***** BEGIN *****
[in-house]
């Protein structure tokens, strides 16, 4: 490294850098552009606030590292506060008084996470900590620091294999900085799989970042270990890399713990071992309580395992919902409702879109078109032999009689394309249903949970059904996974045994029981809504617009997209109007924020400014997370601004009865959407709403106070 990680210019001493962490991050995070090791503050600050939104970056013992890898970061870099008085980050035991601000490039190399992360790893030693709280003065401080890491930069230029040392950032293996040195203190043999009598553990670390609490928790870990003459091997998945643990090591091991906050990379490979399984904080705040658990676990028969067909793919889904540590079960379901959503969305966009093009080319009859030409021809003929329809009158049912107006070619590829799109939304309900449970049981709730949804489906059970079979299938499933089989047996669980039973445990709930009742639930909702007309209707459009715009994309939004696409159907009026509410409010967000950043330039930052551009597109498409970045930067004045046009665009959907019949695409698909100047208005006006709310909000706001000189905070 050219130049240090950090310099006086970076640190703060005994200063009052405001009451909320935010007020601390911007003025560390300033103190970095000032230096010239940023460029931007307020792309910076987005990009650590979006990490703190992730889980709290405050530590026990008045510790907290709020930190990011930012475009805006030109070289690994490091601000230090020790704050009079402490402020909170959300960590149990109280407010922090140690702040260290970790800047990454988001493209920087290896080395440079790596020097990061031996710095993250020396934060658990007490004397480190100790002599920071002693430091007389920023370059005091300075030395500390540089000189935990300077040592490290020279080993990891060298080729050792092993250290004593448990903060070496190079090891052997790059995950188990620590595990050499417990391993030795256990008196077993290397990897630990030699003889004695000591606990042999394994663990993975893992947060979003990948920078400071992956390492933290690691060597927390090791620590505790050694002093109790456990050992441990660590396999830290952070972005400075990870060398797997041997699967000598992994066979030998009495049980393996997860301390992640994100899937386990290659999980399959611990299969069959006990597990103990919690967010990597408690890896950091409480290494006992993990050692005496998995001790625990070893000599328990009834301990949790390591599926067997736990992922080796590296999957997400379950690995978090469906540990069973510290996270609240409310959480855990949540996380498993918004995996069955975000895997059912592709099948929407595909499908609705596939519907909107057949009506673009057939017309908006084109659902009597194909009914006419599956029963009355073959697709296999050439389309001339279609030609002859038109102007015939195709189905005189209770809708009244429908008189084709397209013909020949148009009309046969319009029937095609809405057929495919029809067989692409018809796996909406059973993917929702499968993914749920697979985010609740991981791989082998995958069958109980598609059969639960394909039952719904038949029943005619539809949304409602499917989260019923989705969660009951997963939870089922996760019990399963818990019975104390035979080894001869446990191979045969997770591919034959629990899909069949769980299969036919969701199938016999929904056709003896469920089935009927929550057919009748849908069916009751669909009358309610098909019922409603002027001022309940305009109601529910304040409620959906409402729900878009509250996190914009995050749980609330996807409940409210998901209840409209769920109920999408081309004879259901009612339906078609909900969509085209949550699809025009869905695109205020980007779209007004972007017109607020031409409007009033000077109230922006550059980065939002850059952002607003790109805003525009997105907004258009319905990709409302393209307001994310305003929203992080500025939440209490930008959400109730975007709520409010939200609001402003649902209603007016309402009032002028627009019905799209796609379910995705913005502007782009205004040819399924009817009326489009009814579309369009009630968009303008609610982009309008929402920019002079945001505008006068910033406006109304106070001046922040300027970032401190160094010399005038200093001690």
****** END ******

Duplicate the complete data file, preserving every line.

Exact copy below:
[in-house]
């Protein structure tokens, strides 16, 4: 490294850098552009606030590292506060008084996470900590620091294999900085799989970042270990890399713990071992309580395992919902409702879109078109032999009689394309249903949970059904996974045994029981809504617009997209109007924020400014997370601004009865959407709403106070 990680210019001493962490991050995070090791503050600050939104970056013992890898970061870099008085980050035991601000490039190399992360790893030693709280003065401080890491930069230029040392950032293996040195203190043999009598553990670390609490928790870990003459091997998945643990090591091991906050990379490979399984904080705040658990676990028969067909793919889904540590079960379901959503969305966009093009080319009859030409021809003929329809009158049912107006070619590829799109939304309900449970049981709730949804489906059970079979299938499933089989047996669980039973445990709930009742639930909702007309209707459009715009994309939004696409159907009026509410409010967000950043330039930052551009597109498409970045930067004045046009665009959907019949695409698909100047208005006006709310909000706001000189905070 050219130049240090950090310099006086970076640190703060005994200063009052405001009451909320935010007020601390911007003025560390300033103190970095000032230096010239940023460029931007307020792309910076987005990009650590979006990490703190992730889980709290405050530590026990008045510790907290709020930190990011930012475009805006030109070289690994490091601000230090020790704050009079402490402020909170959300960590149990109280407010922090140690702040260290970790800047990454988001493209920087290896080395440079790596020097990061031996710095993250020396934060658990007490004397480190100790002599920071002693430091007389920023370059005091300075030395500390540089000189935990300077040592490290020279080993990891060298080729050792092993250290004593448990903060070496190079090891052997790059995950188990620590595990050499417990391993030795256990008196077993290397990897630990030699003889004695000591606990042999394994663990993975893992947060979003990948920078400071992956390492933290690691060597927390090791620590505790050694002093109790456990050992441990660590396999830290952070972005400075990870060398797997041997699967000598992994066979030998009495049980393996997860301390992640994100899937386990290659999980399959611990299969069959006990597990103990919690967010990597408690890896950091409480290494006992993990050692005496998995001790625990070893000599328990009834301990949790390591599926067997736990992922080796590296999957997400379950690995978090469906540990069973510290996270609240409310959480855990949540996380498993918004995996069955975000895997059912592709099948929407595909499908609705596939519907909107057949009506673009057939017309908006084109659902009597194909009914006419599956029963009355073959697709296999050439389309001339279609030609002859038109102007015939195709189905005189209770809708009244429908008189084709397209013909020949148009009309046969319009029937095609809405057929495919029809067989692409018809796996909406059973993917929702499968993914749920697979985010609740991981791989082998995958069958109980598609059969639960394909039952719904038949029943005619539809949304409602499917989260019923989705969660009951997963939870089922996760019990399963818990019975104390035979080894001869446990191979045969997770591919034959629990899909069949769980299969036919969701199938016999929904056709003896469920089935009927929550057919009748849908069916009751669909009358309610098909019922409603002027001022309940305009109601529910304040409620959906409402729900878009509250996190914009995050749980609330996807409940409210998901209840409209769920109920999408081309004879259901009612339906078609909900969509085209949550699809025009869905695109205020980007779209007004972007017109607020031409409007009033000077109230922006550059980065939002850059952002607003790109805003525009997105907004258009319905990709409302393209307001994310305003929203992080500025939440209490930008959400109730975007709520409010939200609001402003649902209603007016309402009032002028627009019905799209796609379910995705913005502007782009205004040819399924009817009326489009009814579309369009009630968009303008609610982009309008929402920019002079945001505008006068910033406006109304106070001046922040300027970032401190160094010399005038200093001690």